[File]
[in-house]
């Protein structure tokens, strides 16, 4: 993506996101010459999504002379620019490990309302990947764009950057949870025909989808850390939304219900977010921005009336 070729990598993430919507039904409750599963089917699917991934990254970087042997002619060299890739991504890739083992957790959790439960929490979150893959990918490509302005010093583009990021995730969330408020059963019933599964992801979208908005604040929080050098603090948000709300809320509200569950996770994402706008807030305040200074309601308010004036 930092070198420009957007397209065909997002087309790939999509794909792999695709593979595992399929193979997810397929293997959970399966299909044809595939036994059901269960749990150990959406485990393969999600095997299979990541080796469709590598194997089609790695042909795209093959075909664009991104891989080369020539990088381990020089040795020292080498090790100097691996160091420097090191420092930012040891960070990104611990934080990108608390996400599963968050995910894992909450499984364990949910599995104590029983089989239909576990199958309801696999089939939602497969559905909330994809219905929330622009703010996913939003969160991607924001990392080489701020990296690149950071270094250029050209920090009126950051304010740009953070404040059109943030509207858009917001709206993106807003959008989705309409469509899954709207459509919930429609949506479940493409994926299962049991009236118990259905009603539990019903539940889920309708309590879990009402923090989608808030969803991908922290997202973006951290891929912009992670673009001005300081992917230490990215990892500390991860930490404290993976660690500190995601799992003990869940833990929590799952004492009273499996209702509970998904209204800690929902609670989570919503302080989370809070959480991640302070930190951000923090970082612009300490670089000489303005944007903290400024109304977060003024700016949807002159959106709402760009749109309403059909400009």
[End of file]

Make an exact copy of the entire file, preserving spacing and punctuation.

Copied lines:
[in-house]
């Protein structure tokens, strides 16, 4: 993506996101010459999504002379620019490990309302990947764009950057949870025909989808850390939304219900977010921005009336 070729990598993430919507039904409750599963089917699917991934990254970087042997002619060299890739991504890739083992957790959790439960929490979150893959990918490509302005010093583009990021995730969330408020059963019933599964992801979208908005604040929080050098603090948000709300809320509200569950996770994402706008807030305040200074309601308010004036 930092070198420009957007397209065909997002087309790939999509794909792999695709593979595992399929193979997810397929293997959970399966299909044809595939036994059901269960749990150990959406485990393969999600095997299979990541080796469709590598194997089609790695042909795209093959075909664009991104891989080369020539990088381990020089040795020292080498090790100097691996160091420097090191420092930012040891960070990104611990934080990108608390996400599963968050995910894992909450499984364990949910599995104590029983089989239909576990199958309801696999089939939602497969559905909330994809219905929330622009703010996913939003969160991607924001990392080489701020990296690149950071270094250029050209920090009126950051304010740009953070404040059109943030509207858009917001709206993106807003959008989705309409469509899954709207459509919930429609949506479940493409994926299962049991009236118990259905009603539990019903539940889920309708309590879990009402923090989608808030969803991908922290997202973006951290891929912009992670673009001005300081992917230490990215990892500390991860930490404290993976660690500190995601799992003990869940833990929590799952004492009273499996209702509970998904209204800690929902609670989570919503302080989370809070959480991640302070930190951000923090970082612009300490670089000489303005944007903290400024109304977060003024700016949807002159959106709402760009749109309403059909400009």